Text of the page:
The act also provided for a definition of PwDs, according to which it is a “person with long term physical, mental, intellectual or sensory impairment which, in interaction with barriers, hinders his full and effective participation in society equally with others, and "Person with benchmark disability" means a person with not less than forty per cent.
An extension of this Act is the Scheme for Implementation of Rights of Persons with Disability (SIPDA) which reflects a priority for DoEPWD amounting to 32% of the total CS Budget at Rs 240.39 Cr as per BE, Union budget 2022-23. The umbrella scheme intends to promote economic mainstreaming through Skill Development and increase awareness generation around the rights of PwDs in addition to ensuring barrier free environments to public buildings and making government websites PwD friendly. Allocations towards SIPDA have increased in comparison to 2019 (Figure 4)
National Institutes, Centre for Disability sports, Rehabilitation Council of India, ALIMCO
Figure 3 - Left: PwDs aged 15 and above and work after onset of disability as per NSS 2018.
Figure 4: Right: SIPDA allocations FY 2019-20 onwards to present as per Union Budgets FY 2019-20 to 2022-23, Government of India.
SPIDA serves a vast mandate and is comprised of several moving parts, some key constituents of the scheme in DoEPWD’s Annual Report 2021-22 include-
- The “Accessible India Campaign (Sugamya Bharat Abhiyan)” as a nation-wide flagship campaign for universal accessibility to public places, transportation and government websites. This includes audits of key public buildings’ accessibility for PwDs.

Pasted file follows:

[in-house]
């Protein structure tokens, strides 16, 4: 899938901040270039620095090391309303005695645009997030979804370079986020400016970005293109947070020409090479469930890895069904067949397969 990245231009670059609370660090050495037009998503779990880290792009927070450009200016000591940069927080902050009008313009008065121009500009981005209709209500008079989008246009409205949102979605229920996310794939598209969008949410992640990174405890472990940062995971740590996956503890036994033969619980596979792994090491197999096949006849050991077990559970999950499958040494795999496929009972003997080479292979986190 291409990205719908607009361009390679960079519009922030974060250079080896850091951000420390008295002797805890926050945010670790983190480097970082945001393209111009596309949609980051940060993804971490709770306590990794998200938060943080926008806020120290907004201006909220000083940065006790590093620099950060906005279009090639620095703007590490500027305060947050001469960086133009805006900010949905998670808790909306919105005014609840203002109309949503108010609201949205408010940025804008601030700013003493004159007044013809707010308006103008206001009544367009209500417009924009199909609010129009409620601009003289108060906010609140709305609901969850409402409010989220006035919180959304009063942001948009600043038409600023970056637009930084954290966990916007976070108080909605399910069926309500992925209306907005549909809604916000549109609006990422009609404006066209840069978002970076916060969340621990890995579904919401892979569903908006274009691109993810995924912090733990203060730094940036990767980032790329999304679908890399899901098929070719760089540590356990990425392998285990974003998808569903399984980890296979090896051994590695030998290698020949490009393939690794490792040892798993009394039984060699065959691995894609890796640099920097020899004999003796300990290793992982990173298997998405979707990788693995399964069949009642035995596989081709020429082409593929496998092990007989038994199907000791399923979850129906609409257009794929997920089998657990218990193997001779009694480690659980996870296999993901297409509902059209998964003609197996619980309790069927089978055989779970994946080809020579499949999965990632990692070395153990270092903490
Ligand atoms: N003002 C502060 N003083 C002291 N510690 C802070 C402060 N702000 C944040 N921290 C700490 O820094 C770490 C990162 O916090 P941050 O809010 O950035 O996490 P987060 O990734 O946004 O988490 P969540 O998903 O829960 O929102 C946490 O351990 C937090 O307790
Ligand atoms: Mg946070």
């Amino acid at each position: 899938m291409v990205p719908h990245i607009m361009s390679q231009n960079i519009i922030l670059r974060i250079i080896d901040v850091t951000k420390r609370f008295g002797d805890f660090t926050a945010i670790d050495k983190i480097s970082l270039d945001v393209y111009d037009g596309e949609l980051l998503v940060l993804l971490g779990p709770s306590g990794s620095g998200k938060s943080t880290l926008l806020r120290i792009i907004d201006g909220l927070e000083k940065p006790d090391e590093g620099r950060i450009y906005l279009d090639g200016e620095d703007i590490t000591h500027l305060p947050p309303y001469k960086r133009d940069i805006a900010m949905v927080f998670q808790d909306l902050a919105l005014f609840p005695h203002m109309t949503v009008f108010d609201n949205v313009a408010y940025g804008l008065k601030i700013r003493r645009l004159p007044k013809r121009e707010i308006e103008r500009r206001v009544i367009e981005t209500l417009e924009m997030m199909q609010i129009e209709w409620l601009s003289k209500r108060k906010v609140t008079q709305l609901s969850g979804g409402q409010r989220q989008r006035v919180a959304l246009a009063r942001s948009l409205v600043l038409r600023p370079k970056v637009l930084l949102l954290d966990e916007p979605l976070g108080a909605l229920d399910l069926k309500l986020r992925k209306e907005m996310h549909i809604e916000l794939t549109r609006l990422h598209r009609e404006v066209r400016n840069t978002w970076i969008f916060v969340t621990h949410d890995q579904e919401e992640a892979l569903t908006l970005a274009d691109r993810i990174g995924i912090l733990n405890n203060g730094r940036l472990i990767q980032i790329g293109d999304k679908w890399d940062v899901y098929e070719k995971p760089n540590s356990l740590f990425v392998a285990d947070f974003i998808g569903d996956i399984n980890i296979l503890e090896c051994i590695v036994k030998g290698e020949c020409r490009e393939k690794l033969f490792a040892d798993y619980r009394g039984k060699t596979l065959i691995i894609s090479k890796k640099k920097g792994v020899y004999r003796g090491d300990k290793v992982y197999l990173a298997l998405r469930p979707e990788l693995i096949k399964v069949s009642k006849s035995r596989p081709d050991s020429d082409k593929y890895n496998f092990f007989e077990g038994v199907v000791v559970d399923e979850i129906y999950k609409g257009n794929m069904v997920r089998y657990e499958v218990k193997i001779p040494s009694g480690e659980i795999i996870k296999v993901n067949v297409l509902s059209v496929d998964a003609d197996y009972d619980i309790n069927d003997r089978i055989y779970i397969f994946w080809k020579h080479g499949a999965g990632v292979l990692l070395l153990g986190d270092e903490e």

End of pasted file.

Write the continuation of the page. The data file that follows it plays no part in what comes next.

- National Action Plan (NAP) for Skill Development Programme for PwDs.
- Help State Governments to organize camps for issuance of disability certificates and Universal Disability ID Card (UDID)
- Awareness campaign and sensitization programs ‘Awareness Generation and Publicity Scheme.
Within the Accessible India Campaign (AIC), Significant gains in scheme performance include making airports disability friendly wherein all international airports and most domestic airports have been included, audits for 1662 public building’s accessibility have been completed and shared with concerned authorities. (DoEPWD Annual Report 2021-22) Going forward, the elements of Skill Development for PwDs could be strengthened with renewed gusto given the nature and impact of the Covid-19 pandemic on jobs. Additionally, the National Action Plan for Skill Development PwDs may also improve perceptions around the productivity of PwDs (Baidi and Ilias 2019) which need to be effectively tackled by better evidence and partnerships for placements. Supply of employable skills and the demand for jobs may converge by improving Industry interactions as an integral aspect of training programmes. Finally, the One District One Product programme may be a significant platform to include PwDs within the fold of India’s growth story.
With less than a decade to go before the ambitious 2030 SDG agenda, and SDG 8 which provides for inclusive economic growth, productive employment and decent work for all, including PwDs, the time to chart India’s disability inclusive growth story is now.
Disclaimer: Views expressed are personal.